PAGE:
Synthetic cathinones are related to the parent compound cathinone (Figure 1), one of the psychoactive principals in khat (Catha edulis Forsk). Cathinone derivatives are the β-keto (βk) analogues of a corresponding phenethylamine. The group includes several substances that have been used as active pharmaceutical ingredients (API) of medicinal products, e.g. amfepramone (diethylpropion; Figure 2). Since the mid-2000s, unregulated ring-substituted cathinone derivatives have appeared in the European recreational drugs market. The most commonly available cathinones sold on the recreational market in the period up to 2010 appear to be mephedrone (Figure 3) and methylone (Figure 4). These products are usually encountered as highly pure white or brown powders. Ring-substituted cathinone derivatives are claimed to have effects similar to those of cocaine, amphetamine or MDMA (ecstasy), but little is known of their detailed pharmacology. Apart from cathinone (Figure 1), methcathinone (Figure 5) and two API’s amfepramone (Figure 2) and pyrovalerone, cathinone derivatives are not under international control.
Figures 1–7 show the naturally occurring cathinone (Figure 1) and six synthetic derivatives (Figures 2–7).
Figure 1: Cathinone
Molecular formula: C9H11NO
Molecular weight: 149.19 g/mol
Figure 2: Amfepramone (diethylpropion)
Molecular formula: C13H19NO
Molecular weight: 205.30 g/mol
Figure 3: Mephedrone (4-methylmethcathinone, 4-MMC)
Molecular formula: C11H15NO
Molecular weight: 177.24 g/mol
Figure 4: Methylone (βk-MDMA, 3,4-methylenedioxy-N-methylcathinone)
Molecular formula: C11H13NO3
Molecular weight: 207.22 g/mol
Figure 5: Methcathinone (ephedrone)
Molecular formula: C10H13NO
Molecular weight: 163.22 g/mol
Figure 6: MDPV (3,4-methylenedioxypyrovalerone)
Molecular formula: C16H21NO3
Molecular weight: 275.35 g/mol
Figure 7: Methedrone (βk-PMMA, 4-methoxymethcathinone)
Molecular formula: C11H15NO2
Molecular weight: 193.24 g/mol
Cathinone (Figure 1) and its derivatives are closely related to the phenethylamine family. Thus cathinone itself is β-keto (βk) amphetamine, 2-aminopropiophenone or, more formally, 2-amino-1-phenyl-1-propanone (IUPAC systematic name). The first synthetic cathinone that appeared in the recreational drug market, methcathinone (Figure 5), is βk-methamphetamine, ephedrone or N-methylcathinone. Most of the unregulated cathinone derivatives that have been marketed in the past few years are ring-substituted, the most prevalent of which appears to be mephedrone (4-methylmethcathinone, 4-MMC, Figure 3). Some products sold are also likely to contain a mixture of different chemicals. Other cathinones reported to the Early warning system on new drugs include methylone (βk-MDMA; 3,4-methylenedioxy-N-methylcathinone, Figure 4), MDPV (3,4-methylenedioxypyrovalerone, Figure 6), methedrone (βk-PMMA; 4-methoxymethcathinone, Figure 7) and PPP (α-pyrrolidinopropiophenone).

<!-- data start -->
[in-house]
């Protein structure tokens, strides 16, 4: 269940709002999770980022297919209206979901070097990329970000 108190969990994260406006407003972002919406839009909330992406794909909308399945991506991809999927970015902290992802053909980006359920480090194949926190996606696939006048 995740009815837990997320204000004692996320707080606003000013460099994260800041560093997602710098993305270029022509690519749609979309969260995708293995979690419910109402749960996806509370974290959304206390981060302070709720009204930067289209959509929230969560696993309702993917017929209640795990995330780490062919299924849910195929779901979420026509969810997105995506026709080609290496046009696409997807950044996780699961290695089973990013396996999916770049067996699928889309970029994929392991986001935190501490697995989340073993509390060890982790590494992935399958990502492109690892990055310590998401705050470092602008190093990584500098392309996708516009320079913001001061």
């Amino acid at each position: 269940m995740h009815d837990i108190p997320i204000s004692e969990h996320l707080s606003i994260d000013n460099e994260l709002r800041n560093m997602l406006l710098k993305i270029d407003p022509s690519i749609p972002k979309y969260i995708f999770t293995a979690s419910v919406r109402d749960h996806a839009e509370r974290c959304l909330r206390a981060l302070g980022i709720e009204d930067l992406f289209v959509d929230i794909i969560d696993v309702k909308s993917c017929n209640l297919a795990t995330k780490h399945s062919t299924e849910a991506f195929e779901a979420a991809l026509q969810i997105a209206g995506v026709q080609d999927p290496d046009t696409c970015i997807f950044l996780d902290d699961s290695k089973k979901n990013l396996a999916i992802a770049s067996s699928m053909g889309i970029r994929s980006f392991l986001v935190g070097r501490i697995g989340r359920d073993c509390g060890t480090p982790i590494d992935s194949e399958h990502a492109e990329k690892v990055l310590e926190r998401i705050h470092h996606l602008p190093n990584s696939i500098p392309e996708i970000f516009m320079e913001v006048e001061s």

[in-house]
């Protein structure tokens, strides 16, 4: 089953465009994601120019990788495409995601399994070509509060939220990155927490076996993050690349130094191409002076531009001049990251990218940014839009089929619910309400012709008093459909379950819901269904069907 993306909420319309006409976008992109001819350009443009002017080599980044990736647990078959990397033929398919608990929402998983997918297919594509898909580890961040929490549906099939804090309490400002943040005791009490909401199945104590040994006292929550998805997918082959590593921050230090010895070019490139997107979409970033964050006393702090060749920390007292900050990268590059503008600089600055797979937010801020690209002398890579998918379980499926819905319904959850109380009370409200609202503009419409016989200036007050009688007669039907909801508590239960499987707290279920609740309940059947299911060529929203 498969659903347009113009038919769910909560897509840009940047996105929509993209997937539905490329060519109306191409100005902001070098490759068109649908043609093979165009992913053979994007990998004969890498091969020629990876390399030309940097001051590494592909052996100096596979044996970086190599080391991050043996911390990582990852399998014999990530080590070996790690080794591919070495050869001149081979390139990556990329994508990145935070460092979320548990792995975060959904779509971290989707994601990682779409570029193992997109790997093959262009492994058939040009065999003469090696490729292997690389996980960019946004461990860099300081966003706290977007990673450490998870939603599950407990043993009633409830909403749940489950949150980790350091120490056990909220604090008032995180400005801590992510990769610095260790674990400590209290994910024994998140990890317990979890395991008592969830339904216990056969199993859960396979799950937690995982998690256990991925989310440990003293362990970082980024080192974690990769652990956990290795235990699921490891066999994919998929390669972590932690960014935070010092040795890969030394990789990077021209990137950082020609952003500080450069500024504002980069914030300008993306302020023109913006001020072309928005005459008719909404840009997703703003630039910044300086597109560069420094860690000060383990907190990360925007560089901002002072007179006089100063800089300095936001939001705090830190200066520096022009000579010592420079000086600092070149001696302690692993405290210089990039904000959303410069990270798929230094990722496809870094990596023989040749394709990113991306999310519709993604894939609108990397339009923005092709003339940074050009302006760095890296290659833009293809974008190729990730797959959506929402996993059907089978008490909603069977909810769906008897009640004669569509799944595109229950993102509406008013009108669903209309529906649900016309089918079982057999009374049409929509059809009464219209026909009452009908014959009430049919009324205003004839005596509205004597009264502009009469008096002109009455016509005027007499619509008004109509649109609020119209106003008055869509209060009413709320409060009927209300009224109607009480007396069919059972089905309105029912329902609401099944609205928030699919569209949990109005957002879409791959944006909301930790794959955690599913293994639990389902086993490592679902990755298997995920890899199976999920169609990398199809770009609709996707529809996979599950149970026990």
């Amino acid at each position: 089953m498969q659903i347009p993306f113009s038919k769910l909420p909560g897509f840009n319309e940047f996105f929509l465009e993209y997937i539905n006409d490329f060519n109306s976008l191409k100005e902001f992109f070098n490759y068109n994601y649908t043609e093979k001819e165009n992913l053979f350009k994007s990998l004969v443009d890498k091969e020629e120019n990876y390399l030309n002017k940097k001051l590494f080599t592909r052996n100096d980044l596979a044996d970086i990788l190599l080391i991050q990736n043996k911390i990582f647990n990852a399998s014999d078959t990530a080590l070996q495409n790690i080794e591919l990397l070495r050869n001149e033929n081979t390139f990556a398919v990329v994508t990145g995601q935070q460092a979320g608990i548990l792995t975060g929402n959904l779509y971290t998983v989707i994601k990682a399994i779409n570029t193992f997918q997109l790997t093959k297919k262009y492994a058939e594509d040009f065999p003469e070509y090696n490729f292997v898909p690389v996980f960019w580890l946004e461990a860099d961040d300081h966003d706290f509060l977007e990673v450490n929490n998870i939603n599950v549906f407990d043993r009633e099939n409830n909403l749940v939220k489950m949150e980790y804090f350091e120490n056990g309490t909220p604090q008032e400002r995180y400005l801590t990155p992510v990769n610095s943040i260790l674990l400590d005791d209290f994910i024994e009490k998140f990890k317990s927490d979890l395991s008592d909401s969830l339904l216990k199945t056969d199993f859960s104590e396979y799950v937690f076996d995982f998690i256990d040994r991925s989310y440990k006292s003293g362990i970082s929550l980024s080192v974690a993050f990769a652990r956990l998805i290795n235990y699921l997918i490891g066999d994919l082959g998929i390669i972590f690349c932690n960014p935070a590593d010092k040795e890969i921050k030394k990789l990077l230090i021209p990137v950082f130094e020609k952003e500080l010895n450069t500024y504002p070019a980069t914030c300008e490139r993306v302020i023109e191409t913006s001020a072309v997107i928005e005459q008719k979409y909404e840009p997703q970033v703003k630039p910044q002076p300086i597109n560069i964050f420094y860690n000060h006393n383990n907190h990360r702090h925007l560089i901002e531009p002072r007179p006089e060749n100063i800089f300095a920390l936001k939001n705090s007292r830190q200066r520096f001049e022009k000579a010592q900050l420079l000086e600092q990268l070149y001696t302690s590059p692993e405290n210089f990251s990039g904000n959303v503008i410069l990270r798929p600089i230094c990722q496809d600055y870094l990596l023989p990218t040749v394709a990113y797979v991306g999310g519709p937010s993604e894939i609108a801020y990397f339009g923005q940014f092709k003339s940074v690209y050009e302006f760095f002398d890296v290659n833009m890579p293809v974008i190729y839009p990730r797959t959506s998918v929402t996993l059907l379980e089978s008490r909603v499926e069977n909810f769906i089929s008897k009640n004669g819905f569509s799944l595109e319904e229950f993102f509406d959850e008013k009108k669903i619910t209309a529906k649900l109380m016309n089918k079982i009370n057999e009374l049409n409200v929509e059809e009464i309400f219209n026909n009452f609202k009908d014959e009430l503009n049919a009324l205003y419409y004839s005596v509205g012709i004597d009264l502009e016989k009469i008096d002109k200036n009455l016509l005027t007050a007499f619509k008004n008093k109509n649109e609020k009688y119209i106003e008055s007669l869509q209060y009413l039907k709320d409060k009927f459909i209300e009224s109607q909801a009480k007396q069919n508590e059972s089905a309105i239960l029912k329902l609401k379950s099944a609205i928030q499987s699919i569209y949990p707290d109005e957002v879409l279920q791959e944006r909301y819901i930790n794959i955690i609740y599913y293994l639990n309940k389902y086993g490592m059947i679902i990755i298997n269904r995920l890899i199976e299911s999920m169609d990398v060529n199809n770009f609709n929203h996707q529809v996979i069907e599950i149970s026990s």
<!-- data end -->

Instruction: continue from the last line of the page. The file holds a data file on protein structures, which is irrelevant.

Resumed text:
Like the phenethylamines, cathinone derivatives can exist in two stereoisomeric forms, which may differ in their potencies. The cathinone that occurs naturally in khat is the S-enantiomers. However, it is likely that most ring-substituted derivatives are racemic mixtures. It is also believed that racemisation of all cathinone derivatives can occur through keto-enol tautomerism. Cathinone is labile and transforms to a dimer (3,6-dimethyl-2,5-diphenylpyrazine). Cathinone derivatives can also rearrange via a dihydropyrazine dimer to form so-called ‘isocathinones’; All known cathinone derivatives are either N-alkylated or the nitrogen atom is part of a pyrrolidine ring, and most are produced as hydrochloride salts. Many illicit products are N-methylated, i.e. ephedrone derivatives, whereby mephedrone can be described as 4-methylephedrone. The pyrrolidine derivatives (PPP, MDPV) can be regarded as a sub-set of ‘designer drugs’ sharing the same skeleton as pyrovalerone. Table 1 lists those cathinone derivatives that have been used as API, found in drug seizures, samples collected for monitoring purposes or offered for sale on Internet sites (see Figure 8). Naphyrone (1-naphthalen-2-yl-2-pyrrolidin-1-ylpentan-1-one), a more complex cathinone derivative, is not included in Table 1.
Figure 8: General structure of a cathinone derivative showing substitution patterns
The structural classification of cathinone derivatives found in drug seizures, collected samples or offered for sale on Internet sites (see Figure 8). Those that are or have been used as active pharmaceutical ingredients (API) are shown emboldened.